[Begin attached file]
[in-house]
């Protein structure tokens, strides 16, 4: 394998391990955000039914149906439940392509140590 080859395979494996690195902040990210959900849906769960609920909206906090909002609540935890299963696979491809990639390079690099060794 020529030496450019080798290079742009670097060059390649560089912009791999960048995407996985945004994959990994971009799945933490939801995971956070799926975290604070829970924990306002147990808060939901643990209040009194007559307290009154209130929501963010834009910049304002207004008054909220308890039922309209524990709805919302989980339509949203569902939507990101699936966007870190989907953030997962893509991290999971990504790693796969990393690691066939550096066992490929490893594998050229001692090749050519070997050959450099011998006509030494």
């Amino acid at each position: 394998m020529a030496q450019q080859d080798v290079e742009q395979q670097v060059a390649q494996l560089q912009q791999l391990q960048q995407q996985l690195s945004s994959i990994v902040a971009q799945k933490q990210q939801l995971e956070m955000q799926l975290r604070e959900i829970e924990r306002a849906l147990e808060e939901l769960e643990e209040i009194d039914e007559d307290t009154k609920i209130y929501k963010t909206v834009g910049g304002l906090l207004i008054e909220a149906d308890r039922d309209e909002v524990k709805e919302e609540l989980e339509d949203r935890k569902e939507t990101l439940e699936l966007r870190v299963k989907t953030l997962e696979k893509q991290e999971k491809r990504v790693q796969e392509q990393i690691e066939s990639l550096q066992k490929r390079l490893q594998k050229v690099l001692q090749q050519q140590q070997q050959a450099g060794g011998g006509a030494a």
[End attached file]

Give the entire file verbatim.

[in-house]
């Protein structure tokens, strides 16, 4: 394998391990955000039914149906439940392509140590 080859395979494996690195902040990210959900849906769960609920909206906090909002609540935890299963696979491809990639390079690099060794 020529030496450019080798290079742009670097060059390649560089912009791999960048995407996985945004994959990994971009799945933490939801995971956070799926975290604070829970924990306002147990808060939901643990209040009194007559307290009154209130929501963010834009910049304002207004008054909220308890039922309209524990709805919302989980339509949203569902939507990101699936966007870190989907953030997962893509991290999971990504790693796969990393690691066939550096066992490929490893594998050229001692090749050519070997050959450099011998006509030494």
């Amino acid at each position: 394998m020529a030496q450019q080859d080798v290079e742009q395979q670097v060059a390649q494996l560089q912009q791999l391990q960048q995407q996985l690195s945004s994959i990994v902040a971009q799945k933490q990210q939801l995971e956070m955000q799926l975290r604070e959900i829970e924990r306002a849906l147990e808060e939901l769960e643990e209040i009194d039914e007559d307290t009154k609920i209130y929501k963010t909206v834009g910049g304002l906090l207004i008054e909220a149906d308890r039922d309209e909002v524990k709805e919302e609540l989980e339509d949203r935890k569902e939507t990101l439940e699936l966007r870190v299963k989907t953030l997962e696979k893509q991290e999971k491809r990504v790693q796969e392509q990393i690691e066939s990639l550096q066992k490929r390079l490893q594998k050229v690099l001692q090749q050519q140590q070997q050959a450099g060794g011998g006509a030494a």